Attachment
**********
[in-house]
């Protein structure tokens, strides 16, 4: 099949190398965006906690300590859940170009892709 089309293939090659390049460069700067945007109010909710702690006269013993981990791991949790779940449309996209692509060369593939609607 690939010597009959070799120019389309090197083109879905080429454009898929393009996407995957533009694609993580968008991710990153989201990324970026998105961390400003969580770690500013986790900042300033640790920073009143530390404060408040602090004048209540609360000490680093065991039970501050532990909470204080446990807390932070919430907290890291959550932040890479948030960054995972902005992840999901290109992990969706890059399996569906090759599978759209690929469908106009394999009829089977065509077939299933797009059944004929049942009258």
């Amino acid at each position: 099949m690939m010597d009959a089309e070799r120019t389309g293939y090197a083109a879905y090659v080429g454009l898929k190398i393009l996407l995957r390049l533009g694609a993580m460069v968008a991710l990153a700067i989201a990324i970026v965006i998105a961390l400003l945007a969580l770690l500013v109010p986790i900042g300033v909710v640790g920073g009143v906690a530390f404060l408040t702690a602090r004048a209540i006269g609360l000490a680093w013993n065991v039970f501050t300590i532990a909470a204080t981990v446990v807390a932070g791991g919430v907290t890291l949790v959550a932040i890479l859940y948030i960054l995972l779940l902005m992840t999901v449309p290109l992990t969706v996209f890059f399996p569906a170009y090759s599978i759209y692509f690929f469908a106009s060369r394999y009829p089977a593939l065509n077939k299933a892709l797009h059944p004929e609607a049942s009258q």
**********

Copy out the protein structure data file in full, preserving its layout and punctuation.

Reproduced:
[in-house]
């Protein structure tokens, strides 16, 4: 099949190398965006906690300590859940170009892709 089309293939090659390049460069700067945007109010909710702690006269013993981990791991949790779940449309996209692509060369593939609607 690939010597009959070799120019389309090197083109879905080429454009898929393009996407995957533009694609993580968008991710990153989201990324970026998105961390400003969580770690500013986790900042300033640790920073009143530390404060408040602090004048209540609360000490680093065991039970501050532990909470204080446990807390932070919430907290890291959550932040890479948030960054995972902005992840999901290109992990969706890059399996569906090759599978759209690929469908106009394999009829089977065509077939299933797009059944004929049942009258």
């Amino acid at each position: 099949m690939m010597d009959a089309e070799r120019t389309g293939y090197a083109a879905y090659v080429g454009l898929k190398i393009l996407l995957r390049l533009g694609a993580m460069v968008a991710l990153a700067i989201a990324i970026v965006i998105a961390l400003l945007a969580l770690l500013v109010p986790i900042g300033v909710v640790g920073g009143v906690a530390f404060l408040t702690a602090r004048a209540i006269g609360l000490a680093w013993n065991v039970f501050t300590i532990a909470a204080t981990v446990v807390a932070g791991g919430v907290t890291l949790v959550a932040i890479l859940y948030i960054l995972l779940l902005m992840t999901v449309p290109l992990t969706v996209f890059f399996p569906a170009y090759s599978i759209y692509f690929f469908a106009s060369r394999y009829p089977a593939l065509n077939k299933a892709l797009h059944p004929e609607a049942s009258q």